Jepsen's sensational success in 2012 reflects a sort of traditional virality, a single that soared on the pop charts, permeating the public consciousness – only amplified by social media's boundless reach. No space was safe from the reverberations of "Call Me Maybe": The track was referenced by Cookie Monster on Sesame Street, took the top spot in the annual Village VoicePazz and Jop poll and received two Grammy nominations (Song Of The Year and Best Pop Solo Performance). Ubiquitous and inescapable, its oversaturation, from high-brow acclaim to mass culture embrace and everything in between, felt like a true monocultural moment, an extraordinary feat in the 21st century.

With soaring strings and simple lyrics, "Call Me Maybe" was irresistible, but the track didn't make Jepsen a lasting star; in fact, it couldn't even make Kiss, the album that the single was supposed to promote, a commercial success. The album sold 46,000 copies in its first week, debuting at No. 6 on the Billboard200 record chart. A few tracks got airplay: "Good Time" featuring Owl City of "Fireflies" fame peaked at No. 8, and a remix of "Tonight I'm Getting Over You" with Nicki Minaj barely cracked the Hot 100 before disappearing a week later. But years removed, moments on the record, from the explosive "This Kiss" to the throbbing "Turn Me Up," feel like a precursors to the '80s-inspired pop sound so dominant across the mid-2010s pop landscape.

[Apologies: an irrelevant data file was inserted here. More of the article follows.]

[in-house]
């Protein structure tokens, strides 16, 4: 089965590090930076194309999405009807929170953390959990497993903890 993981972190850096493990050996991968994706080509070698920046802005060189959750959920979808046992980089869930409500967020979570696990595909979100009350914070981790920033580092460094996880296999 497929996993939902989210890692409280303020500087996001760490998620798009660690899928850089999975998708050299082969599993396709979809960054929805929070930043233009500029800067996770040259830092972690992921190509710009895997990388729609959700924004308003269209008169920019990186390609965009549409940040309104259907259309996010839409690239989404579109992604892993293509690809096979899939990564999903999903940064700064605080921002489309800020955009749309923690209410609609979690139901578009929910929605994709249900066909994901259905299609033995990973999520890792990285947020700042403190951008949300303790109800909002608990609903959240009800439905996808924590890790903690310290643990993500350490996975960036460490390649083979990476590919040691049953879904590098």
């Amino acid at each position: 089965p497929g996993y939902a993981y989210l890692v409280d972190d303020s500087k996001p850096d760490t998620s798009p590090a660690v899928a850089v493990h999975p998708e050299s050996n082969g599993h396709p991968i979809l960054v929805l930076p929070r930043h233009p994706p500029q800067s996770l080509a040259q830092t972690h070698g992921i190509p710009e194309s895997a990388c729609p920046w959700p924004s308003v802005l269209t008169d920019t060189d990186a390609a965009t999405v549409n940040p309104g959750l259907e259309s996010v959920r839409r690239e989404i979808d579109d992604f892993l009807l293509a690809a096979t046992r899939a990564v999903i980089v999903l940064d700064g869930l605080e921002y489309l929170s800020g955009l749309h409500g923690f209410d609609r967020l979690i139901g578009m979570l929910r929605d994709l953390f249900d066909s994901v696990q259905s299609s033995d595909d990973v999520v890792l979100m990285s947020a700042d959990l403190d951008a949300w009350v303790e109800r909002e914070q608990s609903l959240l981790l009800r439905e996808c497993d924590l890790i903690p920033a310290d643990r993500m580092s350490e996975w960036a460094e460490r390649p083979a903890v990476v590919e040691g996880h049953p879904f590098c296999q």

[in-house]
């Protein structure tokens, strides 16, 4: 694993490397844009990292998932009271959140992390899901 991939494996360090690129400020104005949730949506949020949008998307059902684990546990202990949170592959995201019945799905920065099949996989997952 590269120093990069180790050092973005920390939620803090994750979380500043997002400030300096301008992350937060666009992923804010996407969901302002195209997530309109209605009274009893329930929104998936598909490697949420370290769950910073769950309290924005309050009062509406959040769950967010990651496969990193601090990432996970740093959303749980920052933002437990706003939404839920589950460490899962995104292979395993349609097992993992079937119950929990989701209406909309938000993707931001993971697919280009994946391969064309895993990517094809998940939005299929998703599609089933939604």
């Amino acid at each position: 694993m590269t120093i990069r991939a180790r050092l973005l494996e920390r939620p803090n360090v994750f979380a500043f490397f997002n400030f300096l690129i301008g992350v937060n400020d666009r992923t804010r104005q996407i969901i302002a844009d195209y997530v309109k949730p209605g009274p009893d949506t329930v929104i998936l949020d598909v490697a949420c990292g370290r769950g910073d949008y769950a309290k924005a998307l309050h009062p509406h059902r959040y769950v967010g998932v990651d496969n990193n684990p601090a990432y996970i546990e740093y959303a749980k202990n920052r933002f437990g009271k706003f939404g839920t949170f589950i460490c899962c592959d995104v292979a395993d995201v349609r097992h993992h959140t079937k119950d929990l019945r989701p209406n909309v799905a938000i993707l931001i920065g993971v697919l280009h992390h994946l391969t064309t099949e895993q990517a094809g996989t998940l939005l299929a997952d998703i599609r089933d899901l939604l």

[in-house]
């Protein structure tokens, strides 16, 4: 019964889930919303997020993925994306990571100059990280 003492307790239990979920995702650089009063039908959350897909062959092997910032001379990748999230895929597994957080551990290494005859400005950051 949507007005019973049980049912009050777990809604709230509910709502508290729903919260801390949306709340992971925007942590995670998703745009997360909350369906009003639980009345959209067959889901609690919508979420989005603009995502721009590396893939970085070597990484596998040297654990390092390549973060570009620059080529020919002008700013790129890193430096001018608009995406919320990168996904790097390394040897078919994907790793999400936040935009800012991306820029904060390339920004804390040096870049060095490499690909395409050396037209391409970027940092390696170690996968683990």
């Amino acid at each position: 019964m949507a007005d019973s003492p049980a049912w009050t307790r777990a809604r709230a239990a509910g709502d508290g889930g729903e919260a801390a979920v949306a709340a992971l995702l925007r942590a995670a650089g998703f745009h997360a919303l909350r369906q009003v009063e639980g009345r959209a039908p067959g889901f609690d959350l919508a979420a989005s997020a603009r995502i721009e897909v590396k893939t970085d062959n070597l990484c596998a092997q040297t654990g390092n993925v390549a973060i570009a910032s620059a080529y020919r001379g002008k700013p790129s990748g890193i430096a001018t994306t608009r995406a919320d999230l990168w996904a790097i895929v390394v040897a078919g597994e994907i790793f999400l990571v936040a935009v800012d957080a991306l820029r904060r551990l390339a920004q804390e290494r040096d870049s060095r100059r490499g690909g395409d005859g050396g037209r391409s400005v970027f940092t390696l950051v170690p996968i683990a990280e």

In the immediate wake of "Call Me Maybe," Jepsen seemed to wrestle with what the track wrought.

"I didn't want to make another 'Call Me Maybe,'" Jepsen told NPR about the era. "I was very grateful for that experience, but I was really excited to kind of just make some new music and show some other colors of what I like to do as a writer."

A follow-up didn't come overnight. There was a stint on Broadway as Cinderella; she's said she recorded "an indie album that probably no one will ever hear." Eventually, Jepsen turned her attention toward recording sessions with producers Ariel Rechtshaid, Dev Hynes, Greg Kurstin and Rostam Batmanglij, among others.

And the result was exceptional. 2015's E•MO•TIONsynthesized pop strands and influenced subsequent artists almost instantly. Again inspired by the '80s and indebted to the left-field pop of Robyn, the record has become a modern touchstone for a new crop of pop-leaning artists and even legacy acts. From the Sia-spoken lines of "Boy Problems" to the ripples of Haim's percussive propulsion on "Making the Most of the Night," the blast radius ofE•MO•TIONis expansive.

The commercial impact, though, was anything but explosive, moving just over 16,000 copies in its first week. Despite its sales, E•MO•TIONhas had remarkable staying power among critics, artists and perhaps most importantly, an extremely online cohort of fans, a community whose continued engagement has stoked its lasting virality. Though "Call Me Maybe" has been and will be a defining moment of her career, it's the aftermath of E•MO•TIONthat's come to define who Carly Rae Jepsen is on social media: the subject of a seemingly bottomless well of memes.

In early 2016, "Run Away With Me" became the soundtrack to a subgenre of Vine videos in which music or speech is replaced with the song's iconic saxophone intro or the explosive chorus.

With the release of the E•MO•TION: Side B EP in 2016, another meme became prominent: The simplistic chorus of "Store" ("I'm just goin' to the store, to the store / I'm just goin' to the store / You might not see me anymore, anymore / I'm just goin' to the store) was a punchy musical moment, proving perfectly suited as a punchline on social media.

And of course, there was the "give Carly Rae Jepsen a sword" movement, which gained traction on Tumblr and Twitter and ultimately culminated with someone actually giving Jepsen an inflatable sword during her Lollapalooza performance this summer.